- Feast of the Seven Fishes, Christmas Eve Dinner in Italy: This is a dish that is served on Christmas Eve where seafood is served such as swordfish, tuna, salmon, octopus, calamari, clams, and the famous Italian salted cod, baccalà. This dinner can include other non-seafood dishes, as long as there is no meat in any of them.
- Natale Lunch: Christmas lunch is served on Christmas, as the name suggests. Unlike the Feast of the Seven Fishes, Christmas lunch is all about the meat. The meal typically includes an antipasto spread, the first course, and a massive spread of meat for the main course. The specific meals will vary depending on what region of Italy you are in.
- Santo Stefano Leftovers: On December 26, Italians celebrate Santo Stefano by eating their leftovers like Insalata russa, a salad made with leftovers from the Feast of the Seven Fishes or passatelli in brodo made from chicken leftovers, or supplì and arancini made from leftover risotto. It’s always creative, fun, and tasty.
- Pannetone: Panettone is a towering round of sweet bread speckled with raisins, citrus, and almonds with a tasty, buttery texture that is popular all over Italy during the Christmas holidays. You’ll find it in grocery stores, restaurants, and bakeries.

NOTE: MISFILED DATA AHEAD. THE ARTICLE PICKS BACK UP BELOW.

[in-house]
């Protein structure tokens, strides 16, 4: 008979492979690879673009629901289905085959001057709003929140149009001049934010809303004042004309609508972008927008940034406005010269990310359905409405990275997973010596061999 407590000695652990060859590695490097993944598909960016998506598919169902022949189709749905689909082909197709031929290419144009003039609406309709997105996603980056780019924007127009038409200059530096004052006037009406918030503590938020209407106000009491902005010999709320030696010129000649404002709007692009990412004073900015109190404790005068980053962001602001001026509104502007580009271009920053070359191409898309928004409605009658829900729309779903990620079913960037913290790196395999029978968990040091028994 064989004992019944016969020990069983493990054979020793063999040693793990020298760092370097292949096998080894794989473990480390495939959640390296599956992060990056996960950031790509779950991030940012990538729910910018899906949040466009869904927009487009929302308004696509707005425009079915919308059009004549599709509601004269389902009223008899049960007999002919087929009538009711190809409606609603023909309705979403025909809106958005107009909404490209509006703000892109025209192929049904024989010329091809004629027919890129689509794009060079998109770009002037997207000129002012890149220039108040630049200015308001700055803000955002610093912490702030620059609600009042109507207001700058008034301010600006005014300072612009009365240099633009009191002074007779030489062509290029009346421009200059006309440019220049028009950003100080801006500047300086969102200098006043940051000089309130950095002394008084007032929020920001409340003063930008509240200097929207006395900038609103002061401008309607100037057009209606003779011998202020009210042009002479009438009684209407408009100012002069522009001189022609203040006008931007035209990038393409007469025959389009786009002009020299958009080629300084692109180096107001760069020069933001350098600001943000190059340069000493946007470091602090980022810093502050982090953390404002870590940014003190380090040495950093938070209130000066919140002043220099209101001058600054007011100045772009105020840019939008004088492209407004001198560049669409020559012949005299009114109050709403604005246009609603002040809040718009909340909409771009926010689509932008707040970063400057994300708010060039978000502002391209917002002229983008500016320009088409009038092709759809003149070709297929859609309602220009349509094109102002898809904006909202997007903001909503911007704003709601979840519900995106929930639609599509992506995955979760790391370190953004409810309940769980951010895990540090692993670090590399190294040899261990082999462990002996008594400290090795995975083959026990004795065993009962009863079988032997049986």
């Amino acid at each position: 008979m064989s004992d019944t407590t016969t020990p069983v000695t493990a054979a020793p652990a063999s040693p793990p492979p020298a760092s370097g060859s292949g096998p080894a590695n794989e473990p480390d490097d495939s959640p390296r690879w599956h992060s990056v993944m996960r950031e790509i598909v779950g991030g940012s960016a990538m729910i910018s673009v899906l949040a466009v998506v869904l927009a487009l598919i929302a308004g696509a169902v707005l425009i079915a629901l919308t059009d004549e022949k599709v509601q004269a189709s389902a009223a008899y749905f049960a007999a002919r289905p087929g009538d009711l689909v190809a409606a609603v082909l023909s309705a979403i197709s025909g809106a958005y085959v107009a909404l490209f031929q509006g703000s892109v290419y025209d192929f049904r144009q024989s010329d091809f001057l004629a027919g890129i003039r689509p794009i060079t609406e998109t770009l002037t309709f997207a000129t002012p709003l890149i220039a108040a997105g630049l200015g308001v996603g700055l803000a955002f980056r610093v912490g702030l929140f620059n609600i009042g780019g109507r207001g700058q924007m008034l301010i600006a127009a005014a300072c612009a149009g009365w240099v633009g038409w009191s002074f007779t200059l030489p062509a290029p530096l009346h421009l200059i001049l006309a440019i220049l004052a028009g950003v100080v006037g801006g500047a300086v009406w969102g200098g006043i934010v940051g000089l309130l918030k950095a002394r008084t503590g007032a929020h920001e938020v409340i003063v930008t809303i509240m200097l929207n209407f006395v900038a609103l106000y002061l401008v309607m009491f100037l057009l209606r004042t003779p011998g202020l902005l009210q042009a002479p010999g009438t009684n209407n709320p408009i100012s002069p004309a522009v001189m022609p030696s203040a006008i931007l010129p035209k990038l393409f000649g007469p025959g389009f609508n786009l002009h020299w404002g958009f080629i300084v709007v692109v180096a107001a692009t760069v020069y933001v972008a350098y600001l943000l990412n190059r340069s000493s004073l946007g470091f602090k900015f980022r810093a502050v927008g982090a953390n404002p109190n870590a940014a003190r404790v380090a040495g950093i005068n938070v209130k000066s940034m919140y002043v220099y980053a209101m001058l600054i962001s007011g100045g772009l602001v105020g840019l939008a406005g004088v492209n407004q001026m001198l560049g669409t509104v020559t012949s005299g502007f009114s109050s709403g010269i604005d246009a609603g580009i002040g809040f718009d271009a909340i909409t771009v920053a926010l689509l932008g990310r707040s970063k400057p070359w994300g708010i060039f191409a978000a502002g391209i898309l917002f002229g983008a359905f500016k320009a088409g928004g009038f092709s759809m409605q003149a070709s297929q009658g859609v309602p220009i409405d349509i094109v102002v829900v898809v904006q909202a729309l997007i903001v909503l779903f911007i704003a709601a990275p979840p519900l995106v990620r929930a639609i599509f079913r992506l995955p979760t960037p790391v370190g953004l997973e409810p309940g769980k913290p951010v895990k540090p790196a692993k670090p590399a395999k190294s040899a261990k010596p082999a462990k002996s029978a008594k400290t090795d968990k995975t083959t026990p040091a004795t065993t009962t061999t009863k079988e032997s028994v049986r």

7. Italian Christmas Traditions are So Fun
How is Christmas day celebrated in Italy? Italy is full of traditions and they’re even more fun at Christmas. Here are some of our favorite Christmas in Italy traditions:
- La Befana and the Italian Santa Claus, Babbo Natale: You’ve probably heard of Father Christmas and you definitely know Santa Claus, but do you know Babbo Natale? Directly translated, it means Father Christmas.
While Santa brings presents on Christmas Eve, the more traditional way to receive presents in Italy is from La Befana, a woman with a crooked nose on a broomstick, but don’t worry, she’s a good witch. This Christmas witch in Italy brings children presents and sweets and the naughty ones get coal. She drinks wine when she comes to visit and instead of coming on Christmas Eve, she comes on January 6 for Epiphany. It’s a classic Christmas tradition in Italy.
- The Nativity Scene, Presepi: Christmas time in Italy wouldn’t be complete without the Nativity Scene, or Presepi. These are usually found in homes, churches, and some piazzas alongside Christmas trees as well.
- The Bagpipe-playing Shepherds, Zampognari: Zampograni, the tradition of bagpipe-playing shepherds, dates back to ancient Rome and continues today across remote villages. The Zampograni dress as traditional shepherds.
- Christmas Eve Midnight Mass at the Vatican: If you’re religious, or you just want to experience a special Christmas in Italy, you can attend Christmas Eve Midnight Mass at the Vatican with the Pope.
Christmas in Italy FAQ
During Christmas, it’s an Italian tradition to have a feast. Families host a feast of food from lunch until the day’s end. You’ll be able to taste some of their traditional dishes such as past, panettone, and more!
The Christmas markets in Dolomites, the Holiday lights in Venice and Florence, and going to religious festivals are some of the most anticipated places to go to during the Christmas season.